A salmon producer has reported seeing a reduction in seal culling after introducing new nets to keep them away from fish.
Fish farms are licensed to kill the animals to prevent them from attacking and eating salmon in the farm cages.
Scottish Sea Farms (SSF) said the number of seals culled last year was 31% down on the year before.
It added that culling of seals was a "last resort".
The figures, which have been shared by the producer for the first time, suggest that nine of the producer's 45 salmon farms culled seals between 1 February 2018 to 31 January 2019.
Eleven seals were culled to protect salmon stocks. The mammals can each eat 3-7kg (6.6-15.4lbs) of food per day, depending on the species.
During the 2017-18 reporting period, 16 seal culls took place, and in the previous year 17 seals were culled.
SSF said new Sea Pro netting was piloted at its Orkney fish farms. Since it was installed in 2016, SSF claims no culls were required there.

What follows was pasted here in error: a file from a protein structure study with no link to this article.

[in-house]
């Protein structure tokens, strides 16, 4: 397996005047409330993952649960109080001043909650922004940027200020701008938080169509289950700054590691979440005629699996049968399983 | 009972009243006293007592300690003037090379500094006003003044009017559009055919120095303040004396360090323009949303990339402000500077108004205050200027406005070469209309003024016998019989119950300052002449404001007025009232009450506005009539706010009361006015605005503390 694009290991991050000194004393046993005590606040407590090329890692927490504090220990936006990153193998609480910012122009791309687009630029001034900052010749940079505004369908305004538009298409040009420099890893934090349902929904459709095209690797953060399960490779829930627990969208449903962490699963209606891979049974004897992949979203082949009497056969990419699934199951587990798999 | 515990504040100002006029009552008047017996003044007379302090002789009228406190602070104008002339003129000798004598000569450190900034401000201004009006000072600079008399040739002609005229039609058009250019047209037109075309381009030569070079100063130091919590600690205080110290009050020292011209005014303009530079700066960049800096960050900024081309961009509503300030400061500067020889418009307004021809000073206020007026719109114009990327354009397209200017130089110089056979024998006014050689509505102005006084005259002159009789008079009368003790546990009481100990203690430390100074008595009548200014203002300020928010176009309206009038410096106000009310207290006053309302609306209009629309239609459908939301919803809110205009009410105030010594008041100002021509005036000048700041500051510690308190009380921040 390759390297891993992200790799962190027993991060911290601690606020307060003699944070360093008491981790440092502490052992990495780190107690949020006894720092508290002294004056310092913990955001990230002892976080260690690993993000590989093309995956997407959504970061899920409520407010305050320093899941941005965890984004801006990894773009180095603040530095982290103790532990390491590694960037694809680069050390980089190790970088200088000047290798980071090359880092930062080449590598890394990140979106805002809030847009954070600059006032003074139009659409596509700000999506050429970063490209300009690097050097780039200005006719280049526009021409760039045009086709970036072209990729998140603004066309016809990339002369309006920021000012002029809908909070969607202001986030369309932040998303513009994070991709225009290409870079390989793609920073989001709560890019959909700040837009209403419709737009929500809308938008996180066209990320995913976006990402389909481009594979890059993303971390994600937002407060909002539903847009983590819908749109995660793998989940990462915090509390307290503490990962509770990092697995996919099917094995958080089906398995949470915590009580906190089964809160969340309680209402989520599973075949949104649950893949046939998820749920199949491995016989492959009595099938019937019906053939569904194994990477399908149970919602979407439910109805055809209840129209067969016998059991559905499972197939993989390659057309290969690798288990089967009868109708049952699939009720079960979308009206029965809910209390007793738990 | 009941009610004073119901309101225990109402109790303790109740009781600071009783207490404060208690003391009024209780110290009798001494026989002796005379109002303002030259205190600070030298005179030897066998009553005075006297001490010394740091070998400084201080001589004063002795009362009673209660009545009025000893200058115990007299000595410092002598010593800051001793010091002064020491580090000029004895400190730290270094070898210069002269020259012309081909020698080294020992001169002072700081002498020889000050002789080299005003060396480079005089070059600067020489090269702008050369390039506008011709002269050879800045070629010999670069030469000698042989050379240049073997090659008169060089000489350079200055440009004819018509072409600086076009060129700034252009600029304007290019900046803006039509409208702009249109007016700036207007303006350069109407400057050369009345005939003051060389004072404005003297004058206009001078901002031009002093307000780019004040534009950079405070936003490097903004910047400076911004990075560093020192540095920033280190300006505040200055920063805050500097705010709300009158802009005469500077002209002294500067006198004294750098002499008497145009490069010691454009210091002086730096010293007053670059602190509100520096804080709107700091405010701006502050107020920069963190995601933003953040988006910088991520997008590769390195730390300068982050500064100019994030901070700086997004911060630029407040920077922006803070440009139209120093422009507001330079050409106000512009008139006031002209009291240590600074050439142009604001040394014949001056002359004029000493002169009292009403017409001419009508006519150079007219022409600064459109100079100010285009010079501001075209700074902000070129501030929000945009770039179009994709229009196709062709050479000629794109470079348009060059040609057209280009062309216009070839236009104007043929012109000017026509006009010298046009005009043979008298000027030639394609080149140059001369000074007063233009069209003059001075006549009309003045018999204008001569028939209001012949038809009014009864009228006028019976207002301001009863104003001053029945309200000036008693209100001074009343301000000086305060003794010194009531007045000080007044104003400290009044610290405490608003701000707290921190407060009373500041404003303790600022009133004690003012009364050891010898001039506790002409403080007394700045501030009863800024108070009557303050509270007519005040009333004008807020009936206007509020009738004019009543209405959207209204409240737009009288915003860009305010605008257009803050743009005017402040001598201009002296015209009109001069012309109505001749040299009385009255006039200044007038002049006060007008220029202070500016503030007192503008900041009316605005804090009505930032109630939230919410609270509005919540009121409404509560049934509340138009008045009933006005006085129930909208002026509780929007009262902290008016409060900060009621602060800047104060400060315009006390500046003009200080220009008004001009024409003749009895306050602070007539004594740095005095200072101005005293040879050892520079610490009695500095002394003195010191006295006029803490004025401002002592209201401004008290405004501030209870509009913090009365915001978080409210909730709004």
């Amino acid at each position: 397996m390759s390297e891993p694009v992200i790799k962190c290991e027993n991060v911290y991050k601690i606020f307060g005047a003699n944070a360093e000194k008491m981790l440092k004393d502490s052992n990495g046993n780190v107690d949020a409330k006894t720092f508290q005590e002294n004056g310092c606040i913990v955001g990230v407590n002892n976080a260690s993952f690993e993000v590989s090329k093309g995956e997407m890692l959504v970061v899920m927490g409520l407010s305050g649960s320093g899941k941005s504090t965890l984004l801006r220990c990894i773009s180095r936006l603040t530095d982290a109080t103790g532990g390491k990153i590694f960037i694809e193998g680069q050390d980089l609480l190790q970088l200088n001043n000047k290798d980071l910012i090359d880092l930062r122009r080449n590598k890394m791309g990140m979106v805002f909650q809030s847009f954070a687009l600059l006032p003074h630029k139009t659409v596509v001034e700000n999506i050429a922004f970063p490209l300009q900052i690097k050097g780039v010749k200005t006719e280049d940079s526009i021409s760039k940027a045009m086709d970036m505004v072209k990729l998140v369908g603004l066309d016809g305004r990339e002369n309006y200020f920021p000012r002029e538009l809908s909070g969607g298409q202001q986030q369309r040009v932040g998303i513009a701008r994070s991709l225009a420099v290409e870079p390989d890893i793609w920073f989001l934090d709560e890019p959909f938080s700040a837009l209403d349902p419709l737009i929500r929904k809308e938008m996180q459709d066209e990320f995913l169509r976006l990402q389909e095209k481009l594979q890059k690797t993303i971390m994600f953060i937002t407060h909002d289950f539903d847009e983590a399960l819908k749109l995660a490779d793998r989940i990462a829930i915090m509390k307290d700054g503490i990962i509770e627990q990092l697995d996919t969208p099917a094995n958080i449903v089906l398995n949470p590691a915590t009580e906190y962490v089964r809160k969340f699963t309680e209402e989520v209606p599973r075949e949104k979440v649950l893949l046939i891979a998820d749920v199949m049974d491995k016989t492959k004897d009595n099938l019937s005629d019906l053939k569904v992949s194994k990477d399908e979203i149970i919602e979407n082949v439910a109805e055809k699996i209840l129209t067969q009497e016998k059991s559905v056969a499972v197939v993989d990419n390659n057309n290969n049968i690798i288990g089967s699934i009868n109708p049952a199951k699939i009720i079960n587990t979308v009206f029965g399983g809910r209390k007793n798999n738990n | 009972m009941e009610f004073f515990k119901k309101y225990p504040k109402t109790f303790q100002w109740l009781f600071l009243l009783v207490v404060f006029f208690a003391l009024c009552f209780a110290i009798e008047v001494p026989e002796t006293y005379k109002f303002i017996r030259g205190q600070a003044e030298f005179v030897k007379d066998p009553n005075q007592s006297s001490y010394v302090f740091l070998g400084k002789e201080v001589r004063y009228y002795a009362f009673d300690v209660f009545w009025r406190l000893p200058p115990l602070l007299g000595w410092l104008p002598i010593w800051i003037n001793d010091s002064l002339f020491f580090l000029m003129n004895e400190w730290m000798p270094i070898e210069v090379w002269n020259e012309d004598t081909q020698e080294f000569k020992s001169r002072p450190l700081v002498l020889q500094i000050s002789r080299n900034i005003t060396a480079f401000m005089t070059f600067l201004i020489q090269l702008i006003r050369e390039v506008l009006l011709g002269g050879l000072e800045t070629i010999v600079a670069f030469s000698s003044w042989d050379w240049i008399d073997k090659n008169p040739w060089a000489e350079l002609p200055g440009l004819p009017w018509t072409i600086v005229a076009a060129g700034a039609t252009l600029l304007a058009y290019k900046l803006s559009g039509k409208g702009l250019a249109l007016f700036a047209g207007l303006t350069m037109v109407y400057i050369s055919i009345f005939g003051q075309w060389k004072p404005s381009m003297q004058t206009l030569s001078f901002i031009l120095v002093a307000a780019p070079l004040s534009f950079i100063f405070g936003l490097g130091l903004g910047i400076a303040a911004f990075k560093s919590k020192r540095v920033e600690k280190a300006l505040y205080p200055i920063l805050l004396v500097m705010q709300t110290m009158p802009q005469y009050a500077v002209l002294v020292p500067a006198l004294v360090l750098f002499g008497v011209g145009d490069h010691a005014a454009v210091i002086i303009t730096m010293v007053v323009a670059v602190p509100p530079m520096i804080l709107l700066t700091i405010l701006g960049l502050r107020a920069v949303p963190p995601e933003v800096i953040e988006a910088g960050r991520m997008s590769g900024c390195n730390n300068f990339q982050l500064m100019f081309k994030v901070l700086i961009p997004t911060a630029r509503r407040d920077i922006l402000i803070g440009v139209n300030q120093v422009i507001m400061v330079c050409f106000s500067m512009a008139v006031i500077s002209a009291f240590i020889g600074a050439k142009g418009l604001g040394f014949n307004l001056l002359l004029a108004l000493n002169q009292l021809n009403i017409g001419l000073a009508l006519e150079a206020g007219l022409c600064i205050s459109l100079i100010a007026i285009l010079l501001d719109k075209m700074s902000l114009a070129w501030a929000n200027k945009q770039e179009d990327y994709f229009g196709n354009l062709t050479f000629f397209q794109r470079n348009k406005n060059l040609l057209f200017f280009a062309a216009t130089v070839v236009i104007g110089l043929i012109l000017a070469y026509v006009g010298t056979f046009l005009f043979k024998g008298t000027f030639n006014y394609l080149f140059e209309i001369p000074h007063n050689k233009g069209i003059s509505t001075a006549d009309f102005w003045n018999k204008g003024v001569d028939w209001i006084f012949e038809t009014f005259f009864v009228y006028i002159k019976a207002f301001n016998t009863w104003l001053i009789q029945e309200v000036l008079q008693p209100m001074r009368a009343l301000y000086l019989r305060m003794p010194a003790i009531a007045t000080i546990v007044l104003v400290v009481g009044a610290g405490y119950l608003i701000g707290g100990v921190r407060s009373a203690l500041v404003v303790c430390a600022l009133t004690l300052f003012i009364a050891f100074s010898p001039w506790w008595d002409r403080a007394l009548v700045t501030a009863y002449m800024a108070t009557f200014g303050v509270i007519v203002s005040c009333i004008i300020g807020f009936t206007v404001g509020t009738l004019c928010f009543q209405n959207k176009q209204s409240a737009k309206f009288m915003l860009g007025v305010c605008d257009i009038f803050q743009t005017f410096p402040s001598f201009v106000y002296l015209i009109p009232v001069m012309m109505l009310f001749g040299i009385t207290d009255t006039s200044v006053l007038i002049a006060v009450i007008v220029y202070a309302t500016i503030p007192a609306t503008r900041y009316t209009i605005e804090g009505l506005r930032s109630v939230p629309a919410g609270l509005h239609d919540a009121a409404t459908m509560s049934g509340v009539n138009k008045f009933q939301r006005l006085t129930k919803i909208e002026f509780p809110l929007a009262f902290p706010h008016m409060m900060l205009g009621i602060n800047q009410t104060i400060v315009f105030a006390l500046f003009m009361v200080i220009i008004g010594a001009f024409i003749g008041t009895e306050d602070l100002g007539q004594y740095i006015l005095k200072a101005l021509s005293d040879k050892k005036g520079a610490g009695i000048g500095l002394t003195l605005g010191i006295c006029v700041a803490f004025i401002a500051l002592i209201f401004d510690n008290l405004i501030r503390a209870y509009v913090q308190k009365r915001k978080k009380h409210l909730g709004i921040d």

Of 45 farms, 21 now have the netting installed. There are plans to install the netting over the next few years at nine more farms and will be targeted at those which face problems with seals.
The netting with a more rigid surface whereas traditional netting allows seals to push their snouts into the twine and catch salmon as they swim by.
'Bullets cheaper than nets'
Other measures include increasing the the tension of the nets, making them harder to break into.
Acoustic deterrents are also being used as part of plans across the sector to reduce the need for seal culling.
SSF claim that the measures have contributed to an 81% drop in the number of seal culls since 2011.
SSF's Ralph Bickerdike said: "On occasion, we have installed Seal Pro netting at one farm only to see seals relocate to another farm where there had been no prior seal challenge.
"This, we believe, accounted for five of the 11 seals culled in the last reporting period and is further reason why we will continue to roll-out the new netting until each and every farm is protected."
Don Staniford, of Scottish Salmon Watch, said that the drop was to be applauded but more had to be done.
He said: "It's a step in the right direction, but there needs to be zero tolerance for the killing of seals.
"Even killing one seal is too much. This happens because bullets are a lot cheaper than installing anti-predator nets.
"The deaths of hundreds of seals is the price that is being paid for cheap Scottish salmon."